I also glued on the rear tires. The axles provided are just pieces of metal rod that one cuts to length. I glued the tires on the rod and then glued this all to the rear axle housing, first making sure that the sprue attachment points for the tires were on the bottom. After that dried, I did the same to the front ones. I used a metal plate to keep things level.
Once those were dry, I started with some more decals. There are ones for the tires as well and they fit fairly well though there was a tendency for them to twist up so care is needed. A second sheet is provided for some of the more common sponsorship markings. While these were drying, I cleaned up the outside mirrors and glued the painted seat harness to the driver's side. This is a bit too narrow for the seat, unfortunately. However, since I painted it sea blue, it is not that visible. I also painted the small spoiler to fit above the radiator exhaust opening with this shade and glued it in place.
I knocked off my stretched sprue gear shift so substituted a shirt pin cut to the proper length. The dash was glued in place, followed by the interior. Once the interior was in place, the inner door panels were glued in.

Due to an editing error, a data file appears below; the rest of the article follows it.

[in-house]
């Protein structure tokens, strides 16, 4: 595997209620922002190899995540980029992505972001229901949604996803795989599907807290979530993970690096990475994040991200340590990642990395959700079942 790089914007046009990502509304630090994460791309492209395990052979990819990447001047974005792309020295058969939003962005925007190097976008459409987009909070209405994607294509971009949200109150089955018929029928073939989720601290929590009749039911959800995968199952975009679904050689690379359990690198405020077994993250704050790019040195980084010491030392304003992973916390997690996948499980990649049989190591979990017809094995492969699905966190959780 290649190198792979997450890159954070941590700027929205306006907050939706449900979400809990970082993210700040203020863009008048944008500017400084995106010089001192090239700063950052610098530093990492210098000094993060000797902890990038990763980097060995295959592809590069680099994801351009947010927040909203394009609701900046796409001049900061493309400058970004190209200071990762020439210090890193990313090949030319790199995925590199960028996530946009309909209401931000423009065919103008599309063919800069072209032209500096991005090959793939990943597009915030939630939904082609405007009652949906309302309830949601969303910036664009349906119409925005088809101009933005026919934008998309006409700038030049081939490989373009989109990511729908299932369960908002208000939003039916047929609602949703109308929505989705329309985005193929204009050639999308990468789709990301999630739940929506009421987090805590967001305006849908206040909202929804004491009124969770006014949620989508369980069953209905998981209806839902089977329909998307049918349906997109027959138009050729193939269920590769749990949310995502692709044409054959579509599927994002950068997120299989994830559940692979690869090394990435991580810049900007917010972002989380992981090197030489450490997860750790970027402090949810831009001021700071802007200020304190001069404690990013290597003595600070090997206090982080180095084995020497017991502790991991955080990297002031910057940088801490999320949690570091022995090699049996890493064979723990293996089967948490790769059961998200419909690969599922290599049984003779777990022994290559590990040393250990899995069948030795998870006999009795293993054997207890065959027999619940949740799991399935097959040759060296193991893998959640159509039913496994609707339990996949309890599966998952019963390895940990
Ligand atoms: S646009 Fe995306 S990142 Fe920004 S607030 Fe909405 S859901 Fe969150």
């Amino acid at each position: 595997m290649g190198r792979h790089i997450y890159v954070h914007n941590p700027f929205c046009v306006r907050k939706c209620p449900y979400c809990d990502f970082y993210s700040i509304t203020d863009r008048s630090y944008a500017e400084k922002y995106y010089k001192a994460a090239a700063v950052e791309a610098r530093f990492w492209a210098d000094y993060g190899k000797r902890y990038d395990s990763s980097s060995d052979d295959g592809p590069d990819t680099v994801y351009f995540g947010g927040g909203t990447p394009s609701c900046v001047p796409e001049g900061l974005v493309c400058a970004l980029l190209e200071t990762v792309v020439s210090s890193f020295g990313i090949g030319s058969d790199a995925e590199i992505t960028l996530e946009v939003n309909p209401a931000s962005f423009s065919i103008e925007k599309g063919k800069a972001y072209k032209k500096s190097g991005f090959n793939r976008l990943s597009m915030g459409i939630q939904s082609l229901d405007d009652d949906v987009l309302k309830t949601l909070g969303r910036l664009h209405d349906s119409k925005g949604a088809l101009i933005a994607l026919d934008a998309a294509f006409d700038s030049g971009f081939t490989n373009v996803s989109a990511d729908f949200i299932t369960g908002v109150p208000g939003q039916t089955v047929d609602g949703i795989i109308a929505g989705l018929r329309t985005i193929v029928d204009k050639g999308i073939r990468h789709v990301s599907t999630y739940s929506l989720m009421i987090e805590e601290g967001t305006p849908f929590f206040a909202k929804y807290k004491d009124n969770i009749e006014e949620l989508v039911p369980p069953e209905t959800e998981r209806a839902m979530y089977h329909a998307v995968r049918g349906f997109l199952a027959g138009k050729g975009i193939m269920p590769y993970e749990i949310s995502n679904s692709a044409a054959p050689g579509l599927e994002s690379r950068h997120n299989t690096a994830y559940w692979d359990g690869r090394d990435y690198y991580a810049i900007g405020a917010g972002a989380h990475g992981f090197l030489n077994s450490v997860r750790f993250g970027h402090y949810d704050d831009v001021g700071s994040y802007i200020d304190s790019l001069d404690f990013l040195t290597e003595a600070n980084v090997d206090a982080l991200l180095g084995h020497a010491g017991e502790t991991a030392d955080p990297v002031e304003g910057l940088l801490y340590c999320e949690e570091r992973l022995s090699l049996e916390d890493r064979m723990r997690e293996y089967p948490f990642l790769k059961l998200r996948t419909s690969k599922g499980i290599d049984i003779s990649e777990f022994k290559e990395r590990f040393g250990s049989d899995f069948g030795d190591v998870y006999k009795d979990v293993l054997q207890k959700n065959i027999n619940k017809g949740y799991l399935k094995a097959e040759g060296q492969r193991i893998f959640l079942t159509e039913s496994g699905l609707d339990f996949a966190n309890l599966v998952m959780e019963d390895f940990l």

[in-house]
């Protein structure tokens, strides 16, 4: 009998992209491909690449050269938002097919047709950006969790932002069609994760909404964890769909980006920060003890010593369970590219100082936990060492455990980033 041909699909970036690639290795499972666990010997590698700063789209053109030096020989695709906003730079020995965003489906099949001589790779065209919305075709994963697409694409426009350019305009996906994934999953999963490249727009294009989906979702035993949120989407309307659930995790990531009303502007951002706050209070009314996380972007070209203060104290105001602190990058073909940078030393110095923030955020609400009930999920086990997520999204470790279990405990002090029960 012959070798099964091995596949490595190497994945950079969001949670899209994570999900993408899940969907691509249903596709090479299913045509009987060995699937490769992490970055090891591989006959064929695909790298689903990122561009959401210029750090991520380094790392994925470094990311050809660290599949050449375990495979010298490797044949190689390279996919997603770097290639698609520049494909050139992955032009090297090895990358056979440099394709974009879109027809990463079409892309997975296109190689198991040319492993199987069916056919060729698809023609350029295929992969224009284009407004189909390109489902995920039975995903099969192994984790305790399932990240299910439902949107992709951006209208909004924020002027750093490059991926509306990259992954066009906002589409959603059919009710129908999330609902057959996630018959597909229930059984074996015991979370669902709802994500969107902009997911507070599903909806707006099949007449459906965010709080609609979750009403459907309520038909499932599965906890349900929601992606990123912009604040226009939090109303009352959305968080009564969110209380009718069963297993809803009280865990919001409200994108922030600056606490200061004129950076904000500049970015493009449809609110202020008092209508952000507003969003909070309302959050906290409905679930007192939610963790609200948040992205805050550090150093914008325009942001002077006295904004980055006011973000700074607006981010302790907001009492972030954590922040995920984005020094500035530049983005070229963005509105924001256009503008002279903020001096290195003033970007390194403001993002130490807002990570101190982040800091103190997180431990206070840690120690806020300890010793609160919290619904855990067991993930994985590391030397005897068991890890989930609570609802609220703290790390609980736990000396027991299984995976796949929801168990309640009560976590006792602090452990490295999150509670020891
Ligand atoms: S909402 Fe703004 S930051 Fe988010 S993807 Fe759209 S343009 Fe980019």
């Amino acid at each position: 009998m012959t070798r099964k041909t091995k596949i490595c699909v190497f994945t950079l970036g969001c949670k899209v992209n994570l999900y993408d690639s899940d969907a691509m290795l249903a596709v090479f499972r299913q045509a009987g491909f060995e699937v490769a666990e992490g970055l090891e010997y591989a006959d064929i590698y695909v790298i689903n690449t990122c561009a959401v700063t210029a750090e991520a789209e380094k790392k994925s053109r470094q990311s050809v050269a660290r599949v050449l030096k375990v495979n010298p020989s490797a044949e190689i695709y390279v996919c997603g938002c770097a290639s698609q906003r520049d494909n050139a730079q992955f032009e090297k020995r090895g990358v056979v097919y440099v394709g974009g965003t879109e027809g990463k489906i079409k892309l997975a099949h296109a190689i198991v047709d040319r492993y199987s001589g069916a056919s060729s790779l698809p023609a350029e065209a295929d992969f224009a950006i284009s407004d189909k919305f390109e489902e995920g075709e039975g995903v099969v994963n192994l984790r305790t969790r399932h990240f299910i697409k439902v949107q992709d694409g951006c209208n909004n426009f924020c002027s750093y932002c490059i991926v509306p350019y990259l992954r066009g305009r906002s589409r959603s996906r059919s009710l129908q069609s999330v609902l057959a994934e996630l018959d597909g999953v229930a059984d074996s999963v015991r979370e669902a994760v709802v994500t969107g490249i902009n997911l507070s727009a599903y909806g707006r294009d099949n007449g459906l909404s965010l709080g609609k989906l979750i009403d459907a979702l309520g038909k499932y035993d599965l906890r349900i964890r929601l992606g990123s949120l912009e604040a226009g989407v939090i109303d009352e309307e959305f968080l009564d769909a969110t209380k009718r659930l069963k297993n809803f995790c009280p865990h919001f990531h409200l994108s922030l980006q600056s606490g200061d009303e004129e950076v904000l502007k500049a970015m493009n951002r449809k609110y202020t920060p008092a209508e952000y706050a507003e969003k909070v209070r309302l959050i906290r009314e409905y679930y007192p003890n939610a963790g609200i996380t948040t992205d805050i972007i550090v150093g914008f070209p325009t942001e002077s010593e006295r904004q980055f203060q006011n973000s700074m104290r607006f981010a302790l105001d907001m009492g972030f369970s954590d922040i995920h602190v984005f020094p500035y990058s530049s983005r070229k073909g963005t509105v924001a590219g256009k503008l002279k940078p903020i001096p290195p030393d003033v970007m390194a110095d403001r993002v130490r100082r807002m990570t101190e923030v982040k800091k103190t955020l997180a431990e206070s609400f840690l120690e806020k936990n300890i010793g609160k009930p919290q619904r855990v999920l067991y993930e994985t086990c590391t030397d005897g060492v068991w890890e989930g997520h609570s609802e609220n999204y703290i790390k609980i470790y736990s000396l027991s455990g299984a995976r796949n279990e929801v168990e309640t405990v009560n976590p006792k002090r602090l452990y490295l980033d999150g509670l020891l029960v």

The bottom pan was next and here I ran into trouble. You see, there are holes drilled to match up with three attachment points on the body. Unfortunately, they do not align. If you match up the rear ones, the pan is too far aft. If you attach by the front, then the rear holes do not align. I decided to just screw in the front one and then glue the pan to the body in the back. This seems to have worked OK.
The last bits to be attached were the outside mirrors. These are not the best mold, but with some trimming and filing look fairly good. I painted the rear lights with transparent red and glued in the front air dam. That was pretty well it aside from a few decals for the windscreen and a bit of touch up painting.
Gosh, I really like these kits. They are fun to build, are not a major pain, though they do take careful construction, and are subjects that I really like. I realize they are not everyone's favorite thing, but I've been a sports/GT enthusiast for a very long time and especially during those times when racing was somewhat unlimited in scope. I have several more of these to build and do hope to improve with each one. Cheap they are not and you can probably get ready painted die cast of some of these, but I am not just a collector so a model has to have a building aspect to it as well!
Thanks to my whimpering wallet for the review kit.
Various Internet sites and 'The Shelby GT40' by Dave Freidman.
#1401 in a series